Could I then connect the first NIC to the out-put ethernet port and the second NIC to the unmanaged switch and after that create a bridge between these two NICs?
Yes and no. Yes, with 2 NICs and an unmanaged switch you can set up FreeBSD as a border/gateway/firewall type device. And no, you don't want to bridge(4) those two interfaces as that would essentially just link both sides into one network.

If it's at all possible try and set your internet modem/router in "modem mode". This bypasses the internal router, anything you connect to the modem will get your internet IP address directly. Then you can do the NAT and firewalling on the FreeBSD host. This is how I've set things up at home. My cable modem is set to "modem mode" (normally it's in "router mode"), the modem is connected to NIC1 on a FreeBSD host. NIC2 of that host is connected to the switch. The rest of my home network is tied to that switch too. On the FreeBSD host I have PF set up for NAT/firewalling, it's also running a DHCP and DNS server. DHCP provides the internal addresses for phones, tablets, workstations, etc.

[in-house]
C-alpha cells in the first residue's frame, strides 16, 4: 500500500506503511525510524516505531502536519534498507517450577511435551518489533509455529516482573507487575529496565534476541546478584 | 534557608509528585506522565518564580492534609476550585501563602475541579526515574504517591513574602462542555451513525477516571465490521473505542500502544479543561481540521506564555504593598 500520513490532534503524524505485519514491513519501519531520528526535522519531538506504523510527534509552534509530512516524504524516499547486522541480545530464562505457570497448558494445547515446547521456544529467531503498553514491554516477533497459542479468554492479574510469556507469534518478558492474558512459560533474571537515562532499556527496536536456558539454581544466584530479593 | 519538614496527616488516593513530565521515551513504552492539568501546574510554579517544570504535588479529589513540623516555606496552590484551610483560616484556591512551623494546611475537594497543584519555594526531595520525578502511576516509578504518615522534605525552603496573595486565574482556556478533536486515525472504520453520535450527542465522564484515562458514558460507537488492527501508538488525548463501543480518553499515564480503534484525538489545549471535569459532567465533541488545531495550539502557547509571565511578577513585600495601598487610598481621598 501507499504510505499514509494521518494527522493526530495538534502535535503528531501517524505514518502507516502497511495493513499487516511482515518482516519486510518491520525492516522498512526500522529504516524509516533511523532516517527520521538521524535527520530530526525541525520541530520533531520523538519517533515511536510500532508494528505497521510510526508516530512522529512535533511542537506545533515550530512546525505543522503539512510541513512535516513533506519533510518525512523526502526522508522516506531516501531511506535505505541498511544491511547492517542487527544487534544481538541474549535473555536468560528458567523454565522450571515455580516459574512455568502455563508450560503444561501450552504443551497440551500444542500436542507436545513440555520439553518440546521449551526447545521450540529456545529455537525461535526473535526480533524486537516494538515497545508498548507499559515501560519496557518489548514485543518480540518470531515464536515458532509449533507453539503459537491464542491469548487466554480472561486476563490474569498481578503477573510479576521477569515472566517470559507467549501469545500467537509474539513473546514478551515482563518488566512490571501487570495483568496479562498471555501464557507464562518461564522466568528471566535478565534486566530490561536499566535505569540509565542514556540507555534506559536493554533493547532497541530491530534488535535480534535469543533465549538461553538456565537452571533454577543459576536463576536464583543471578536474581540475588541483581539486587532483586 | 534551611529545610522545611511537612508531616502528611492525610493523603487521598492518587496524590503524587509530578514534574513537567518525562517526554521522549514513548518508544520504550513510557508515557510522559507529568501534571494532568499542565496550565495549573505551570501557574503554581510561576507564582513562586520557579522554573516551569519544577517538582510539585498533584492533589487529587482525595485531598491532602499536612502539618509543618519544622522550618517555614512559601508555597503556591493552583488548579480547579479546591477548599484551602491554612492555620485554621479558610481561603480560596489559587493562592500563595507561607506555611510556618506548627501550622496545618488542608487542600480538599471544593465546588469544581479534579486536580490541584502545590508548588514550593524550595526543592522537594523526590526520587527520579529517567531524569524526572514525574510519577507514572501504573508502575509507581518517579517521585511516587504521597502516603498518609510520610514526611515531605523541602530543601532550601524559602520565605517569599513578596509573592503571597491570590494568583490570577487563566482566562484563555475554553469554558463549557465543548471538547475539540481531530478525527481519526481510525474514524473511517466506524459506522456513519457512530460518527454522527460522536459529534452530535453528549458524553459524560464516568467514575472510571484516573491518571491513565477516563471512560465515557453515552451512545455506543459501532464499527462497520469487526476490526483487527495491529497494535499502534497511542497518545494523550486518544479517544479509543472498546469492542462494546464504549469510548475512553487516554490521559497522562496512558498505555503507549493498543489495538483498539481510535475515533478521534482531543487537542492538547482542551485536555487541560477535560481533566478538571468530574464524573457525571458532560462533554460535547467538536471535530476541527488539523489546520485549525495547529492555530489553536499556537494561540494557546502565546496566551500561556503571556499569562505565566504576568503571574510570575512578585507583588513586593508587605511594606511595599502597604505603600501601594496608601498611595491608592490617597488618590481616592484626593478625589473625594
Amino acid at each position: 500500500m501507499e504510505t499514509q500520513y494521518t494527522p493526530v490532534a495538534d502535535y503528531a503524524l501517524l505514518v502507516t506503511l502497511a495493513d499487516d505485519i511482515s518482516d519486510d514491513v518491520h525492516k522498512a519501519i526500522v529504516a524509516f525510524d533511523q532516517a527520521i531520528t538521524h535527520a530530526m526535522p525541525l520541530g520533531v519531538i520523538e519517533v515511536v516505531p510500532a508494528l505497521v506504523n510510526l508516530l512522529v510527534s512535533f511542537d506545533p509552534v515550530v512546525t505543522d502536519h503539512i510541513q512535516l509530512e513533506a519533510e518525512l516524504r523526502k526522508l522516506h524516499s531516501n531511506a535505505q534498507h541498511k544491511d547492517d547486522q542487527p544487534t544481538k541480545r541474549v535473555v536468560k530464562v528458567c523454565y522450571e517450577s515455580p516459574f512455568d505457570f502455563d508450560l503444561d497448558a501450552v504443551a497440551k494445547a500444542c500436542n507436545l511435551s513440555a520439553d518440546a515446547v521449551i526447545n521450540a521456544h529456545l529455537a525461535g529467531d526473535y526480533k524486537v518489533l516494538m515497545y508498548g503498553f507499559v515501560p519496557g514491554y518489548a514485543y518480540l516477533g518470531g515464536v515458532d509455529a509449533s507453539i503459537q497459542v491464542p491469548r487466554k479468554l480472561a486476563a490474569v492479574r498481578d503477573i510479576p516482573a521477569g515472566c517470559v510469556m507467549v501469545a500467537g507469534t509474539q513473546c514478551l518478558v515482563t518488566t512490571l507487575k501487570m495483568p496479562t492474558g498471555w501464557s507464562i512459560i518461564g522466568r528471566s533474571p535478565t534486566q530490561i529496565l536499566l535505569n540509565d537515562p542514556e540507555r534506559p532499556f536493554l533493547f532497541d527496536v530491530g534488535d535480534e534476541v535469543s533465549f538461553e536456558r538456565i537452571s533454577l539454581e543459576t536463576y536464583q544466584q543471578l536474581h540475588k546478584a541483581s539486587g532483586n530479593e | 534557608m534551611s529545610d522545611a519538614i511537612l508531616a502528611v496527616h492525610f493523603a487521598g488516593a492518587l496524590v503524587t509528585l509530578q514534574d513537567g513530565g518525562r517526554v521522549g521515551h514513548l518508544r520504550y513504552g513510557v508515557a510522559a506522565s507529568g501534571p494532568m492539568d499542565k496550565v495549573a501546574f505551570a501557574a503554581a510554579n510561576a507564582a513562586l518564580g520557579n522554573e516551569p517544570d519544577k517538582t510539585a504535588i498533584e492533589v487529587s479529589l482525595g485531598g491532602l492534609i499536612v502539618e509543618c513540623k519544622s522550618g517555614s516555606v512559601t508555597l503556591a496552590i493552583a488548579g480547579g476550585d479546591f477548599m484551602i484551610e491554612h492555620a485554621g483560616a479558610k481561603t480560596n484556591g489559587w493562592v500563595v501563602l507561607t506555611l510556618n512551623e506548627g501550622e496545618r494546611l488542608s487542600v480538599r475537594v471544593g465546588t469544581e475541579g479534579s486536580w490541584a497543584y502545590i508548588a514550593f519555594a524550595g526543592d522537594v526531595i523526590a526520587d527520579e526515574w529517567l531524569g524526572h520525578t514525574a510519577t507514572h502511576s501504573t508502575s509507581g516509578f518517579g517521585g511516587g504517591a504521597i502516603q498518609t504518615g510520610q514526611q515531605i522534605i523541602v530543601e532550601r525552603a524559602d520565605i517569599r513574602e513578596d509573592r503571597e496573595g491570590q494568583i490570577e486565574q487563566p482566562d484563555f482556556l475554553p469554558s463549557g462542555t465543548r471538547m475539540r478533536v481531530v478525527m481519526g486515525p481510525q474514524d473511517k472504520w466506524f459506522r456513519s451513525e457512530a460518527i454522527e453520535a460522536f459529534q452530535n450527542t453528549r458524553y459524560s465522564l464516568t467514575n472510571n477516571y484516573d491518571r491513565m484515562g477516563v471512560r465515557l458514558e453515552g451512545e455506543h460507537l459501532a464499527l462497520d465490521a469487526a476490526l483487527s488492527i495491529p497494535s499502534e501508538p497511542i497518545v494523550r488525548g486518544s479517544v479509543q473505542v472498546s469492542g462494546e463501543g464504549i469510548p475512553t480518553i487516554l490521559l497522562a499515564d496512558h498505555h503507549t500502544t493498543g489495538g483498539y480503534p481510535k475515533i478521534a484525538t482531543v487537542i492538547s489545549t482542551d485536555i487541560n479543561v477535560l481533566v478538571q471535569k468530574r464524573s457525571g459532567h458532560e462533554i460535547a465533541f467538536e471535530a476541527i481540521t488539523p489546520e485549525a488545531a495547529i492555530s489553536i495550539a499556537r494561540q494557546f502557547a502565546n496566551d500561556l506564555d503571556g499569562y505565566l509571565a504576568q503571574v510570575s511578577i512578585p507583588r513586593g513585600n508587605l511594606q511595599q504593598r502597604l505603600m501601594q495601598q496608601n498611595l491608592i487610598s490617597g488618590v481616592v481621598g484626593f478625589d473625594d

Yes and no. Yes, with 2 NICs and an unmanaged switch you can set up FreeBSD as a border/gateway/firewall type device. And no, you don't want to bridge(4) those two interfaces as that would essentially just link both sides into one network.